Saturday, September 19, 2009

What he left behind

If you are returning to my blog after my summer hiatus, thank you for coming back! I couldn't seem to handle writing these posts while also clearing out our little farm to ready it for the real estate market. Some periods of my life require so much energy that I must defer the recording of them for later. Leaving this farm was one of them.

It's hard to believe: when Marty turned 20 this summer I completed my goal of raising my sons to adulthood here at this farm Ron had chosen. I am free to move on, to choose a home for the first time in my life, and Dave and I are free to finally make a home together. This place hasn't suited our lifestyle for some time. It's for riding horses and animal romping and playing outside. But our barn has stood empty and cobwebbed for more than 10 years. Of all the chickens and goats and ponies and horses and cats and dogs, the last of our many animals--my cockapoo Max--died almost three years ago, and most of my day is now spent in front of a computer or a manuscript. I am ready to leave.

That didn't mean the farm was ready for us to leave it, though. This summer Dave and I and several stalwart family helpers cleared its most neglected recesses of 12 tons of junk. Most of this came from six outbuildings, one of which is a cavernous Pennsylvania bank barn that can hold a sinful amount of crap. We hoisted and we carried and we swept and we blistered and at the end of each day we tore respirators black with dirt from our sweaty faces and we didn't stop until we'd filled a 12-yard dumpster. Then another. Then another. Then another.

Leaving this farm turned into an extreme sport and my actions tell the tale: I'm ready to start the next chapter of my life in a new setting. But it would seem I had one more character study to complete first. Because this summer, going through the detritus that had accumulated in the house and outbuildings, I think I got to know Ron a little better through what he left behind.

What Ron left behind
1. Scraps of wood. I finally got it, this summer. Ron loved to work with his hands as much as I love to write, and he felt about wood scraps the way I feel about books: you'd better keep a lot on hand just in case you'll ever need them again. We cleared out room after room piled high with scrap lumber, saving only a few piles of respectable looking oak planks to give away to friends. (I was almost as hard on my own collection: I gave away eight boxes of books to the library for its fundraising sale.)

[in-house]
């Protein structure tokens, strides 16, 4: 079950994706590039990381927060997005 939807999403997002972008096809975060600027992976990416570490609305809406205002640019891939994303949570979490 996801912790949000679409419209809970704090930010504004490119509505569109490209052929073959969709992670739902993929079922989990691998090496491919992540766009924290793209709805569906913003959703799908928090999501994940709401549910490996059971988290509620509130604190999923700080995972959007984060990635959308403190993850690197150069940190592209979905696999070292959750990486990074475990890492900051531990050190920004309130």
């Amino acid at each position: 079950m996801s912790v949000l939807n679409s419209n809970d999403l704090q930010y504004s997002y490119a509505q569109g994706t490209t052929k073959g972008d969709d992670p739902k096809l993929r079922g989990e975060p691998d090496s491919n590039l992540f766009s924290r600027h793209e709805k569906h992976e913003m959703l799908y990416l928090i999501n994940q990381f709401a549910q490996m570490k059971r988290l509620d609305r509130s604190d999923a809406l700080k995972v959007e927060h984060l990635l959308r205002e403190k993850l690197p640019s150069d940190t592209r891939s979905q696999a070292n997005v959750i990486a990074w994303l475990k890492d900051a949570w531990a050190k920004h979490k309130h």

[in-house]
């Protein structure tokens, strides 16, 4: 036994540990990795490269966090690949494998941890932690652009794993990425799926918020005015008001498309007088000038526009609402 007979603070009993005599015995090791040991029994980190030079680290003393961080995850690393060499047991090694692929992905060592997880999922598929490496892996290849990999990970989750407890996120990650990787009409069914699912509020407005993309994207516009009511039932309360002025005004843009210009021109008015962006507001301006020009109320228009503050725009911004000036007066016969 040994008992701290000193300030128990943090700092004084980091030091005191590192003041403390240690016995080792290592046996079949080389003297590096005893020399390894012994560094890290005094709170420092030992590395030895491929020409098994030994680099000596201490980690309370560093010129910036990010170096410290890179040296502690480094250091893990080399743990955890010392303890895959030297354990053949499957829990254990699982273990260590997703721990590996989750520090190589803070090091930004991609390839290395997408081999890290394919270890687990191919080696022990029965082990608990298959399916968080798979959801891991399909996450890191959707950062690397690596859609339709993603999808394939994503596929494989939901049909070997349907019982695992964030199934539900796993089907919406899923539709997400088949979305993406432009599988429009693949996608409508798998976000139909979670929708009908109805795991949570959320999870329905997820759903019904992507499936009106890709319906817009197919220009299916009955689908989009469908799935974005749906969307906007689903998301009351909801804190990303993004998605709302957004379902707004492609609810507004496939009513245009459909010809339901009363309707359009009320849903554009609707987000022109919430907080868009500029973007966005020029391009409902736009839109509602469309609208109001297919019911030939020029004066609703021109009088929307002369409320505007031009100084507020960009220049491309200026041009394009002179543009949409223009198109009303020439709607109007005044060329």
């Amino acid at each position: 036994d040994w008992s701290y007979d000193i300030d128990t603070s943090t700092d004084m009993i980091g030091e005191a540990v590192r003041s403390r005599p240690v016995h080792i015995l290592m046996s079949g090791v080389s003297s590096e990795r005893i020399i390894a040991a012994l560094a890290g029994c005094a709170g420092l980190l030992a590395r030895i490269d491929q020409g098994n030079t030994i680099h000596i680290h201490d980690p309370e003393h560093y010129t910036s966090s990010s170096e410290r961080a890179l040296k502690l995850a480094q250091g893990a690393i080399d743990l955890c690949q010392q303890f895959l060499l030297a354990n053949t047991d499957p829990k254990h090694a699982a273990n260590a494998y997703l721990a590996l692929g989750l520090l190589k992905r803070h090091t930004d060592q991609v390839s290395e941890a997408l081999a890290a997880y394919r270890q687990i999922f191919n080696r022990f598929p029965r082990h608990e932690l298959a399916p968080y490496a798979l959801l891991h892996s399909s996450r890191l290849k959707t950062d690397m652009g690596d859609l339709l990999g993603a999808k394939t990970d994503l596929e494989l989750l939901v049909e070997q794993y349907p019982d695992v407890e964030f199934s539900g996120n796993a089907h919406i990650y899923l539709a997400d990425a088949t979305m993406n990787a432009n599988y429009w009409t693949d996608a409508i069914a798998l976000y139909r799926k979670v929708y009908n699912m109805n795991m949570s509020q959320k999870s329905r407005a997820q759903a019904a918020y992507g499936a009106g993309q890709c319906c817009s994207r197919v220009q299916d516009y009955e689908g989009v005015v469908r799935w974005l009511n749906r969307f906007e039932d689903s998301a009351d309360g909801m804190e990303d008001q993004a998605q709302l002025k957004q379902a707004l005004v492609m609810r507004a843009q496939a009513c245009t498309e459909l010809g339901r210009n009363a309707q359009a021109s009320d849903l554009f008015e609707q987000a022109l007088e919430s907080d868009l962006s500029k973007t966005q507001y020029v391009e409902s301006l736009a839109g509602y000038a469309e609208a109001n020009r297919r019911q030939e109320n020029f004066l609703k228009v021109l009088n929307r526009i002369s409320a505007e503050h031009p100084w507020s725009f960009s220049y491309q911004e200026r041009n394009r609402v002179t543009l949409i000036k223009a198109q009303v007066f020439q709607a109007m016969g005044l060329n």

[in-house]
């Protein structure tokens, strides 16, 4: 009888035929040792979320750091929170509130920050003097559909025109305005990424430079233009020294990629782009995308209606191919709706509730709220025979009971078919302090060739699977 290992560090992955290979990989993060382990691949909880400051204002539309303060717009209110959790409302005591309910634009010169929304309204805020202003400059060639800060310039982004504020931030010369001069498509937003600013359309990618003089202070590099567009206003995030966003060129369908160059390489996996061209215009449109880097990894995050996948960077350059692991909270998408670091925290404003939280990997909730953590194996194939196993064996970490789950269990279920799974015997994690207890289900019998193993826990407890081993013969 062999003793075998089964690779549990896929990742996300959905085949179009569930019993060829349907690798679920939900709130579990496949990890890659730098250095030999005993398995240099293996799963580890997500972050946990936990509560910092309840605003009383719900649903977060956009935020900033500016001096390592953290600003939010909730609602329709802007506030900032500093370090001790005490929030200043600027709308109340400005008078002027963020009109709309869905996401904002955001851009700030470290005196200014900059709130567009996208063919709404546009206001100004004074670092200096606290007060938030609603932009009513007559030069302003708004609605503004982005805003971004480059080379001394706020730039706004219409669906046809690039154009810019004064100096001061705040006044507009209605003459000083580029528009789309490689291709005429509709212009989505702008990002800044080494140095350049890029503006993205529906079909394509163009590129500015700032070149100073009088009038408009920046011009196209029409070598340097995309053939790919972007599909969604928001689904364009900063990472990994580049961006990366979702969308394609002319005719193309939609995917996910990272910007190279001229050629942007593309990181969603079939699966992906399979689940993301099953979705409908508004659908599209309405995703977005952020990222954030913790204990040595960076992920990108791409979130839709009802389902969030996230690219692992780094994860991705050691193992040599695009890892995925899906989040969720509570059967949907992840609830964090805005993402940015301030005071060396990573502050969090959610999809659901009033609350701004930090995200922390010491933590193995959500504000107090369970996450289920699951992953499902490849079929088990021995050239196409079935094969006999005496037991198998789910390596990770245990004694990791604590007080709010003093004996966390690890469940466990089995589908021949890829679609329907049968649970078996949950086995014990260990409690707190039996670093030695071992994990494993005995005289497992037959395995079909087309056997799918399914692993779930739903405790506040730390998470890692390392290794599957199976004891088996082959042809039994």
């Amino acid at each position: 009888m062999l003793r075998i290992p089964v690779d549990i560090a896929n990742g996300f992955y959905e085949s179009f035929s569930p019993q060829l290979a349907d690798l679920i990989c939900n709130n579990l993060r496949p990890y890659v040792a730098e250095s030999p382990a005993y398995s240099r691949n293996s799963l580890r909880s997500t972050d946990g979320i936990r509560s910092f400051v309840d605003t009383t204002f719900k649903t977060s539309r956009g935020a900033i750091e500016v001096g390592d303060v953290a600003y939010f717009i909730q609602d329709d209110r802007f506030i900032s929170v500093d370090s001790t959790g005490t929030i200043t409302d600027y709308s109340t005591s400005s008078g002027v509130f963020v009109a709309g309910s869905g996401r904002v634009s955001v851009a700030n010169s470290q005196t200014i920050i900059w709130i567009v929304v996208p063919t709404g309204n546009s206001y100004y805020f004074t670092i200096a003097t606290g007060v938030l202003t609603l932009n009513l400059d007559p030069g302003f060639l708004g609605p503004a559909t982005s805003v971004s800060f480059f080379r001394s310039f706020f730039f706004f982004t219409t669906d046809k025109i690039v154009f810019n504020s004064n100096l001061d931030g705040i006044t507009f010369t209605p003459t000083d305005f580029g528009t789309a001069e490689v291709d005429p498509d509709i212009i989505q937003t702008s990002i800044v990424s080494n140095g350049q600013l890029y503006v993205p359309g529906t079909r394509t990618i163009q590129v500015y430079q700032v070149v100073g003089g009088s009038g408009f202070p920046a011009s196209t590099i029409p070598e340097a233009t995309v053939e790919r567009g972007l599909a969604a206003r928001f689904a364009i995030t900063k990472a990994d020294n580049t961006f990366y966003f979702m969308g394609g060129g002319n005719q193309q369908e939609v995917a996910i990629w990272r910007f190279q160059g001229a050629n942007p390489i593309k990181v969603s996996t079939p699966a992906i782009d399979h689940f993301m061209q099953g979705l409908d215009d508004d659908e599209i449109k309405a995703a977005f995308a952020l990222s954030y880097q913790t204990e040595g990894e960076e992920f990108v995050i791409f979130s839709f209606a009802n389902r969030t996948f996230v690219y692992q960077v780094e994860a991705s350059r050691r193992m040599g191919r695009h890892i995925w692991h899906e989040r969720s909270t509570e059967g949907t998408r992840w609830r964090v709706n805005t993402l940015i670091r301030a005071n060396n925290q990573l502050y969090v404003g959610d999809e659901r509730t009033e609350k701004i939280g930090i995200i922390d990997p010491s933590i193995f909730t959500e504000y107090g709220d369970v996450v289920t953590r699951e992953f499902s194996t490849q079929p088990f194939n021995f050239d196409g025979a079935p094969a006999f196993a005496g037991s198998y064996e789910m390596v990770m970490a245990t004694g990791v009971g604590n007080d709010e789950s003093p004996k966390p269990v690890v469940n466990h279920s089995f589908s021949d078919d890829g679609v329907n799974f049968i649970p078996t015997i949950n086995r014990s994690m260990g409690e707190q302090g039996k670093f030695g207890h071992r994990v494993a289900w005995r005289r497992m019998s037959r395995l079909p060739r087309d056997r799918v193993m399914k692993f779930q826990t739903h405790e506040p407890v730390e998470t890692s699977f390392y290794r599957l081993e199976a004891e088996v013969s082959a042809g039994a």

2. Well organized bric-a-brac. Part of what fed Ron's sense of material wealth was amassing metal and wood shelving filled with hand-labeled boxes and jars holding everything from clips and U-bolts to old door hinges and plumbing supplies. I think he would have been happy owning a hardware store, because that's what several of our outbuildings look like. The man had inventory.

3. Receipts. Ron was not much of a writer so I was surprised to come upon a box chock full of notes he had stashed in one of the barn's storage rooms. The money fixation that eventually devoured him was foreshadowed in a painstaking accounting he'd kept of which bartenders made what tips on what dates, and how this was all divided. I'm sure the IRS would have loved to see those documents 20 years ago. Oops--they'll have to landfill dive to find them now.

4. Booze. I was long aware of Ron's practice of washing out glass orange juice containers and bringing home booze leftover from the weddings he worked. This was all part of the trademark frugality he'd use to justify the extravagances he couldn't afford. I had given away so much booze after his death I guess I just didn't realize how much was still out there. About three dozen half-gallon bottles. All labeled, of course: scotch, gin, vodka, Benedictine, even grossly separated and rank smelling Bailey's Irish Cream. No whiskey, since that's what he drank. Some of the tops were corroded right through. I didn't know if it would be good for our septic system to put it all down the sink, so for lack of a better idea, I poured them all onto the driveway stones on a hot day and let the liquid evaporate. I'm pretty sure that any bird that caught a whiff of it--perhaps even God--caught a buzz that day.

5. A legacy of love. While our house hasn't yet found its next perfect occupant, we have gotten wonderful feedback from the people who've come to see it. My favorite: "It was a joy to show this property. The owners must have loved their home." I take my share of the credit, as my hands transformed each of the house's surfaces. But Ron was the crew leader, the one with the know-how back in the days before online tutorials. We were a good team when it came to the renovation, and I hope he knows what a great job he did. This farm will offer someone new just as wonderful a place to house their horses and raise a family as it did me. If you'd like to take a look at the fruit of our labors, click here.

6. A dream. I truly feel the weight of this, now. When Ron died he left behind his dream of raising his family on the farm we'd renovated--he killed himself just ten months after the final room was complete, when the boys were just 8 and 10. Of course his dream didn't die with him. I was still here to live it.

7. A hell of a mess. From the early biohazard cleanup to the financial and emotional and psychic cleanup to the final wood scrap dumping, we have been cleaning up after Ron for 12 years.

8. Which leaves for last the most obvious answer as to what Ron left behind: Jackson, Marty, and me.

With a nod to my friend and energetic blogger Jon Gibbs, I'll end with a question: after you are gone, what will people learn about you from what you left behind? Feel free to leave a comment. I'd love to hear your answers.